I have a love hate relationship with Facebook. On the one hand, it’s powerful, easy-to-use and impressively far-reaching. I go there and, wham! Updates from friends, new photos, links and stories to follow, and new friends to discover. With more than 500 million active users, there is an undeniable ubiquitousness to Facebook. Its reach leaves you breathless and its network effects are compelling. I hate to whine, but Facebook really doesn’t work for me. And here’s why.
What makes for a Friend. The concept of friending on Facebook (and other social media sites) feels like a sledgehammer to me. You are either a friend for life or you slap them in the face and “unfriend them”. The average Facebook user has 130 friends. I like to think that I have a more nuanced view of friendship than that. My current Facebook “friends” are such a rag-tag group – from someone I met once at a professional dinner two years ago, to a long-ago acquaintance from high school that I haven’t spoken with in 20 years, to my dear friend in Bethesda who I talk with nearly everyday, to a relative that I barely know. In a social networking site that reflects the way I live my life, there should be a range of ways to keep and filter my online friends or unfriend them without it being such an insult. No nuance here – Facebook friendships are static, come only in one size, and they never expire.
Too Crowded. The news I get on my newsfeed is dominated by the people who post the most. While that’s an obvious truth, it’s not necessarily the news and information I really want to read every single day. Take today for instance, I scrolled endlessly on my Wall to find something that I cared about – I scrolled past endless trivia (meals eaten, places visited) from the lives of some, long complex posts in Spanish (and I don’t speak Spanish) from a hard-working professional acquaintance, details from the pending wedding of a friend’s daughter, and every single shot you can imagine of another friend’s newborn baby. There are too many tangentially related people in my network to make it useful or interesting to me.
If you go back to Facebook’s roots (as portrayed in the movie The Social Network, which I just saw last weekend – and loved – but it is the very thing that inspired this post), “The Facebook” was built as an effective and fun way for college students to keep track of each other, flirt with each other, and date each other. The college students that made Facebook go viral were all people in the same boat, at the same age, in the same stage of life. And I think this is why Facebook is not for me – I am no longer in college, my friends and connections have exploded beyond the a small, tightly knit, like-minded community. I interact with a range of groups – I don’t want to hear the same level of update from them and I don’t want to say the same things to all of them. Similarly, there is no provision for separating my personal and my work life – all of those people are thrown in there like some sort of perverse stone soup.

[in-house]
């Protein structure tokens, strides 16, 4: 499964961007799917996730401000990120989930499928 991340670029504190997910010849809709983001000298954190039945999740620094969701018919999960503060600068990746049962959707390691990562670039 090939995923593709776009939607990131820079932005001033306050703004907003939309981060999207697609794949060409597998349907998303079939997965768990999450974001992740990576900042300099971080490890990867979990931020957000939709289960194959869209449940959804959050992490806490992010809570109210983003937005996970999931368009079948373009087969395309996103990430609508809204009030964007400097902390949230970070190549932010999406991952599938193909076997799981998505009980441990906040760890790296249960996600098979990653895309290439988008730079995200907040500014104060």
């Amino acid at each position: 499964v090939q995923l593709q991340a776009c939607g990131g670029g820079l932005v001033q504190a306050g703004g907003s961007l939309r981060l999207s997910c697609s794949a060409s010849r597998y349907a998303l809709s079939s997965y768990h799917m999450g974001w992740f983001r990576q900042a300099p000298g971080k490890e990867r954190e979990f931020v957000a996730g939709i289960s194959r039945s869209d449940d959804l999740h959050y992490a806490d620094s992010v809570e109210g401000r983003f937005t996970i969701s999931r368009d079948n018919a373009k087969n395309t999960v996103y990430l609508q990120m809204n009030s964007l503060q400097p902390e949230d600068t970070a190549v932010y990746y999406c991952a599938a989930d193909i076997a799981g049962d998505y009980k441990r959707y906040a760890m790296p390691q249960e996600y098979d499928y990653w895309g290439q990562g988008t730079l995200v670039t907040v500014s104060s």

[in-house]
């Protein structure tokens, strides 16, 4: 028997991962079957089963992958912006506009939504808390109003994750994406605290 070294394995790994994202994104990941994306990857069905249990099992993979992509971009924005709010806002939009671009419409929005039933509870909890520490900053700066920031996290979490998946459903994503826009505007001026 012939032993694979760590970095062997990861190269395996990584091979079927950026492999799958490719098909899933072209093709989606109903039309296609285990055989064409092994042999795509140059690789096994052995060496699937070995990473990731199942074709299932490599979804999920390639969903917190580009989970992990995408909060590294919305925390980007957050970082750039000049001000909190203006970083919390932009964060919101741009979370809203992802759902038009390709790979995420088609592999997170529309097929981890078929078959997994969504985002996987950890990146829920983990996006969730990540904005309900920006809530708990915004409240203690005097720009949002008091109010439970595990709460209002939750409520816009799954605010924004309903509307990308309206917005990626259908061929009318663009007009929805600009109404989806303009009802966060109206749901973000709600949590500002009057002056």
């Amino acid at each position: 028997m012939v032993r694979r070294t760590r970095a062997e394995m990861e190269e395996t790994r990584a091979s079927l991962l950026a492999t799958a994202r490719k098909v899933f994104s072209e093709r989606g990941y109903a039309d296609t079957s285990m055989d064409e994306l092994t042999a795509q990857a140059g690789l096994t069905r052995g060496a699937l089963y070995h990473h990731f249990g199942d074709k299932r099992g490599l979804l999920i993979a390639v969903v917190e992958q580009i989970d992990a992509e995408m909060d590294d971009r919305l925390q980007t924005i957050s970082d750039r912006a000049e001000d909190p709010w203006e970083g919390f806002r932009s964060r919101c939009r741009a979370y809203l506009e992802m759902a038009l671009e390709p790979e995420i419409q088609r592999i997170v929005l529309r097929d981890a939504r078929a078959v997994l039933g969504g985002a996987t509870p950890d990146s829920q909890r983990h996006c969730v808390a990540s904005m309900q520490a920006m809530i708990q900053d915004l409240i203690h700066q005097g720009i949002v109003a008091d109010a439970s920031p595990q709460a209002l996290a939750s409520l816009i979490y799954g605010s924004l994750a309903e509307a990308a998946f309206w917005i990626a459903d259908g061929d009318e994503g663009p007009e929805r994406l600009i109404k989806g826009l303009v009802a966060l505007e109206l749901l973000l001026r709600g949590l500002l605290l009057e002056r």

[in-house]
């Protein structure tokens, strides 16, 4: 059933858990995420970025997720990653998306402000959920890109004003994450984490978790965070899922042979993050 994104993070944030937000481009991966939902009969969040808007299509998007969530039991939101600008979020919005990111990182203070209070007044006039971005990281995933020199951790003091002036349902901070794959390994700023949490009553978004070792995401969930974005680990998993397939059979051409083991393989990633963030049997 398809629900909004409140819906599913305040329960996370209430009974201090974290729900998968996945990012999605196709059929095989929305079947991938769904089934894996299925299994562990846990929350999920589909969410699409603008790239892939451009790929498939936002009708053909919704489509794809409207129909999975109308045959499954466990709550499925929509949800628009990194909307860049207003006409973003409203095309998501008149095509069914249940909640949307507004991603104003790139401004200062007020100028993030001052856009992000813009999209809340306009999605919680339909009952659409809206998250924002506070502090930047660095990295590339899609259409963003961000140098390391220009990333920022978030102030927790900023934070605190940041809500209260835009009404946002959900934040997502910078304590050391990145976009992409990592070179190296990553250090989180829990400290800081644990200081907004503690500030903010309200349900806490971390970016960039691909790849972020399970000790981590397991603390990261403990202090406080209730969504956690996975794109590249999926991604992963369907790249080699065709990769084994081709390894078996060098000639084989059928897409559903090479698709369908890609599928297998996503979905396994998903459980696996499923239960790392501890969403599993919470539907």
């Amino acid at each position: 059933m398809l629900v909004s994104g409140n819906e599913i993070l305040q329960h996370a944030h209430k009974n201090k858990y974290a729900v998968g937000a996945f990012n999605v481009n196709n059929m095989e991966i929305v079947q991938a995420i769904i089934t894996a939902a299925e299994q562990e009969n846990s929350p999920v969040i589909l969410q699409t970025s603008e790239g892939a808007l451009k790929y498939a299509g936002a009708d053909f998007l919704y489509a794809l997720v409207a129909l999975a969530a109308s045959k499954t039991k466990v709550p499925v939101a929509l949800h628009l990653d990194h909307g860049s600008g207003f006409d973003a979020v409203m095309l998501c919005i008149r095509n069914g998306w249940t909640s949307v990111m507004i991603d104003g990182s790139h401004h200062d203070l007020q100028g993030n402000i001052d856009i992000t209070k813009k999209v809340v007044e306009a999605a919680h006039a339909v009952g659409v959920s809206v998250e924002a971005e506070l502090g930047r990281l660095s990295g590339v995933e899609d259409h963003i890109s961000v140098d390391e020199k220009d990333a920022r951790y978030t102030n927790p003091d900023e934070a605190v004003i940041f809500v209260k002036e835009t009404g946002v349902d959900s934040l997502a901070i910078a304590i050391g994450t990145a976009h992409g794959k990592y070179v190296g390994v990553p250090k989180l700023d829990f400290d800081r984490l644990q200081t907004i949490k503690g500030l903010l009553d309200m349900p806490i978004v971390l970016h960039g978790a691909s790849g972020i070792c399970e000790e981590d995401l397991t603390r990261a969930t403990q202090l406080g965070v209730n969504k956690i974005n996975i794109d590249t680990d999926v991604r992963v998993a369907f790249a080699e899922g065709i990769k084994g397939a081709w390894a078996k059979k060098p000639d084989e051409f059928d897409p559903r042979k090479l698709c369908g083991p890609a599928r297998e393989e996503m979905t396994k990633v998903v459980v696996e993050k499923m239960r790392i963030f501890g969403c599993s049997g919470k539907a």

On the other hand, this is precisely what makes Facebook a perfect vehicle for my two teenaged sons. The way they use it is, in fact, precisely the way it was intended to be used.
What’s mine. Facebook and other social networks (Twtipic on Twitter, for instance) are of the opinion that sharing and ownership are mutually exclusive terms. We have to think carefully about permissions and ownership when posting to a social networking site. I’ve stopped uploading photos to Facebook and Twitter. And you can never really delete your Facebook account – call me squirrely, but I really don’t like that.
Obtuse Permissions. Facebook is intentionally designed so that ideas, products, images, and videoclips can go viral very quickly. That is its heartbeat. But that heartbeat is also extremely intrusive. If you want to change Facebook’s right to follow your clicks, invade your connections, or mine your data you really have to dig into the permissions preferences – you really have to know what you’re doing.
So, that’s it. My rant. Works for many – but not for me.